S Koreans charged over summit cash


Two top aides to South Korean former President Kim Dae-jung have been charged following an inquiry into a cash for summit scandal which preceded an historic inter-Korean meeting three years ago.

Park Jie-won, Mr Kim’s presidential chief of staff, and Lim Dong-won, the former head of South Korea’s spy agency, were among more than eight people charged as a result of a 70-day probe by independent counsel Song Doo-hwan.

Mr Song’s investigation found that $100m of the $500m transferred by Seoul to North Korea ahead of the 2000 summit was government money.

The inquiry was ordered by incumbent South Korean President, Roh Moo-hyun, after the scandal first surfaced during last year’s presidential election.

Kim Dae-jung has already apologised to the nation for the advance payment to the North, but denied the government itself had made any payments.

Mr Song said that while $400m of the money belonged to Hyundai, and was intended for legitimate business investment in North Korea, $100m was sent by Seoul as “politically motivated government aid”.

He stopped short of saying the government money was a bribe, but said the donation was clearly related to the summit and had been sent secretly through improper channels.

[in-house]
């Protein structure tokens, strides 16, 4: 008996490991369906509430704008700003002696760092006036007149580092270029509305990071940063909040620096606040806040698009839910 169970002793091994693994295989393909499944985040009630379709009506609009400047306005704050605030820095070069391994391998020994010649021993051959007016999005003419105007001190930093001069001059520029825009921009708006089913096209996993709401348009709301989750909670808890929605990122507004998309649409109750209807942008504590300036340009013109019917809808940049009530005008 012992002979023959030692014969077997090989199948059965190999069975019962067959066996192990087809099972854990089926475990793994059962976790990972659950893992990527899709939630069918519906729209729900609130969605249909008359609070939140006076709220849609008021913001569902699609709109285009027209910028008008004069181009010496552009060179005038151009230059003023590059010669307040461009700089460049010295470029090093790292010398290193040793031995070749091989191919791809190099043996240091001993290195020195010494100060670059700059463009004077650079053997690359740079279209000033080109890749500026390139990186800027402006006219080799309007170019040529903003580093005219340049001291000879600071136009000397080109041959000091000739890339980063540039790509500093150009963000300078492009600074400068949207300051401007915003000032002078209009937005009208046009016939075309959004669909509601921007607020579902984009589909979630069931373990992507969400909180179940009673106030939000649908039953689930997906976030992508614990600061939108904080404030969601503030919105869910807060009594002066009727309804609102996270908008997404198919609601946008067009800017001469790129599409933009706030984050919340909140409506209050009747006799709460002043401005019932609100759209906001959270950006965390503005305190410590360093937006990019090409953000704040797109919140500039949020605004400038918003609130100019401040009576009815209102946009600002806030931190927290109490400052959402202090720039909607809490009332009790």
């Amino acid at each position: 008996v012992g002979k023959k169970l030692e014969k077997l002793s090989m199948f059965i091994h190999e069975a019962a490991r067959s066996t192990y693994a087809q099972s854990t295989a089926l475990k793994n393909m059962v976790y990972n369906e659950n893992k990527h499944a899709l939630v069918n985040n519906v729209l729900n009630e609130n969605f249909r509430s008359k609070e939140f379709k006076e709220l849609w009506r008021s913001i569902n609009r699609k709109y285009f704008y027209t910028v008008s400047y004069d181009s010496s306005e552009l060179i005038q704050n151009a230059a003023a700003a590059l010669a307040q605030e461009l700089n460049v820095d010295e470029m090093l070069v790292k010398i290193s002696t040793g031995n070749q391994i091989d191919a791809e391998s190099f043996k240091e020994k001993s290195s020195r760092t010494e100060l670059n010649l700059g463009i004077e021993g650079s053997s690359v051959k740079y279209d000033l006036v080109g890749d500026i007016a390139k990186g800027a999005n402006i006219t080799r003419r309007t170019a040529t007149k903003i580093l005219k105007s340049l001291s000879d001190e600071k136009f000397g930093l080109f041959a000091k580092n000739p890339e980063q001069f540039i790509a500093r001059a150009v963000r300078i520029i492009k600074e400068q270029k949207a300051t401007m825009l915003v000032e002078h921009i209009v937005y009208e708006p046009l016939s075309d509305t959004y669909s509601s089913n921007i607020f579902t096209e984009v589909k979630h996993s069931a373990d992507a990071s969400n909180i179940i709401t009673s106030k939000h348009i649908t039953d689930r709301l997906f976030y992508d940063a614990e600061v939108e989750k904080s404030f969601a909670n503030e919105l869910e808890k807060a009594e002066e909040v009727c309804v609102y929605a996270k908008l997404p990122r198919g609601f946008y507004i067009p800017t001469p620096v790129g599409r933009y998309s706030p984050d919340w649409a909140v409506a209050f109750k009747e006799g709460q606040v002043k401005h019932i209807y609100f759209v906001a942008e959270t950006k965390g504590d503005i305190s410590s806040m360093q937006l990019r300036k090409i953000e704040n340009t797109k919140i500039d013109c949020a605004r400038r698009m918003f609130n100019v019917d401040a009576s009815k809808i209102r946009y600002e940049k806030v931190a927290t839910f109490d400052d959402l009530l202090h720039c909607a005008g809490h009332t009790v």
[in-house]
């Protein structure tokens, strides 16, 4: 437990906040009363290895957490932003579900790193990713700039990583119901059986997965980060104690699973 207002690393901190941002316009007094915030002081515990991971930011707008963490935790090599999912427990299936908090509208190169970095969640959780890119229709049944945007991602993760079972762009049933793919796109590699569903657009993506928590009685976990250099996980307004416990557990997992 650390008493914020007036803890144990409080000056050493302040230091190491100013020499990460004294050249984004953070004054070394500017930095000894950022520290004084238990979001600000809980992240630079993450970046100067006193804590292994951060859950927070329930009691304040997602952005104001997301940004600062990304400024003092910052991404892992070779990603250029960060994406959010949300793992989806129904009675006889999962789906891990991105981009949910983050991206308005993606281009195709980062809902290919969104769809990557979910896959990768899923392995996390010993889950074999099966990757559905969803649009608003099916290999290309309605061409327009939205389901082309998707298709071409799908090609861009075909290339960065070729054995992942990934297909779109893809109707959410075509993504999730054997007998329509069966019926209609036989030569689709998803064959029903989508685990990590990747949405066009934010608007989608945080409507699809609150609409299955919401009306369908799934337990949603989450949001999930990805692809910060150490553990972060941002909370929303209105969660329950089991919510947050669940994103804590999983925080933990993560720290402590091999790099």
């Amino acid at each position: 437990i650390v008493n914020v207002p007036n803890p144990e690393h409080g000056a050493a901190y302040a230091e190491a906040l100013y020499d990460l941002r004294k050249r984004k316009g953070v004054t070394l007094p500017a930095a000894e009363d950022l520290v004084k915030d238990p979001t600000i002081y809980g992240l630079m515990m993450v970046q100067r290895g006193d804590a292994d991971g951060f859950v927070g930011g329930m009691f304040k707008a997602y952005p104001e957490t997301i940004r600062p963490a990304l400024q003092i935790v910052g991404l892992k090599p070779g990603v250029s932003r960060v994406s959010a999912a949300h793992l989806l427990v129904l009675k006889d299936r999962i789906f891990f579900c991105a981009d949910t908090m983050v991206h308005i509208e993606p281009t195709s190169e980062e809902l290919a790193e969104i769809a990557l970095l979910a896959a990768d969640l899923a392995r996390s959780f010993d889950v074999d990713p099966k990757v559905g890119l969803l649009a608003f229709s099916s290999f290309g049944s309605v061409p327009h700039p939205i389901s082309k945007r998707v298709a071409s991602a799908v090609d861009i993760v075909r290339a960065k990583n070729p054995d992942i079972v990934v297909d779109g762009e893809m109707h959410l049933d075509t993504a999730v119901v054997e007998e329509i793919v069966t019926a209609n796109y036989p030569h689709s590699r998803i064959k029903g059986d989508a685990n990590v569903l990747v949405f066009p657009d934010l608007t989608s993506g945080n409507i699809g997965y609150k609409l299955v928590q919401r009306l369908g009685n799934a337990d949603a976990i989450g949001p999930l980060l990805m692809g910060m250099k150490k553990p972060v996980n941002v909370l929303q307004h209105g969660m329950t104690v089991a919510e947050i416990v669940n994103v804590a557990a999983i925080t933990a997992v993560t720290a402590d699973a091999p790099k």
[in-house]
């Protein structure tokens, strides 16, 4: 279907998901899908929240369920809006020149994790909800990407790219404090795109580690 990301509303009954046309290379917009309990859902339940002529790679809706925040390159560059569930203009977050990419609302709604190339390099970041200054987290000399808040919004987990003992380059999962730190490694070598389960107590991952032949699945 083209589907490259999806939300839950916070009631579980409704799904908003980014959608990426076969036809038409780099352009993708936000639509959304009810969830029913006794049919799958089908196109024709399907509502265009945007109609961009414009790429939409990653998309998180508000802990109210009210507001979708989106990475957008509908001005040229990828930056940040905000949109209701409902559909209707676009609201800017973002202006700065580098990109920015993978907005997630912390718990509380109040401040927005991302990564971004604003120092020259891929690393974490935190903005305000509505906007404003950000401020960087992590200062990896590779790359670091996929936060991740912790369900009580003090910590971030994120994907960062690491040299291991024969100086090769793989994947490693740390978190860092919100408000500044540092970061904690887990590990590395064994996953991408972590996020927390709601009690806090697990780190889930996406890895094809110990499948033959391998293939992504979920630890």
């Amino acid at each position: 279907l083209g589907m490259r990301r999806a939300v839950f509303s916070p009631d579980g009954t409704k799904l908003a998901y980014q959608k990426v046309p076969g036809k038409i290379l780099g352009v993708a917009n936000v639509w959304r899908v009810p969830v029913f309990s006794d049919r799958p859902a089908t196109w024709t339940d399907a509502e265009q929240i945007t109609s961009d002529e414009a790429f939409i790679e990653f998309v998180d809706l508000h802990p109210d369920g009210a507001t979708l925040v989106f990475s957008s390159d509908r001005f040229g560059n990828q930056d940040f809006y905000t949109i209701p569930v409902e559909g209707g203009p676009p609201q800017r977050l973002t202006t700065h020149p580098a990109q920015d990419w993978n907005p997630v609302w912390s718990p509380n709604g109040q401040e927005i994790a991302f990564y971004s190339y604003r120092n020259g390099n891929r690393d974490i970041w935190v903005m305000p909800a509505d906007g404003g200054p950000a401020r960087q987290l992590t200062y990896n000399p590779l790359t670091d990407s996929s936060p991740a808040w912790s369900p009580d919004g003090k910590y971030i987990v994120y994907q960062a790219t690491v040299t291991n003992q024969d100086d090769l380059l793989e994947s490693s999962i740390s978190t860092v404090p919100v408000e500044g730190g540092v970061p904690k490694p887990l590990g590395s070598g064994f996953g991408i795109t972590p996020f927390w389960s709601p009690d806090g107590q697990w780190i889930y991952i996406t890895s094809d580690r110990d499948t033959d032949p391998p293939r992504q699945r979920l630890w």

Mr Kim, who left office this February after a five-year tenure, was given the Nobel Peace Prize largely as a result of the historic inter-Korean summit.

He has argued that the money transfers “facilitated peace on the Korean Peninsula”.

But opposition politicians have continued to demand a more thorough enquiry into the matter.


One of the officials charged in connection with the scandal, former Culture and Tourism Minister Park Jie-won, met North Korean officials in April 2000 to arrange the June summit, according to Mr Song’s inquiry.

During the meeting, Mr Park pledged $100m to Pyongyang, which he later persuaded Hyundai to transfer, Mr Song said.

Lim Dong-won, former director of the National Intelligence Service, is accused of violating laws on foreign exchange transactions.

Chung Mong-hun, the chairman of Hyundai Asan, has also been charged in connection with the falsification of financial documents in order to cover up the payments to Pyongyang.

At least five others have been charged in connection with the case – some of whom could face up to five years in jail, according to the Associated Press news agency.

Mr Roh has vetoed a call by the South Korean opposition that the probe be extended to investigate the role of former President Kim Dae-jung himself.


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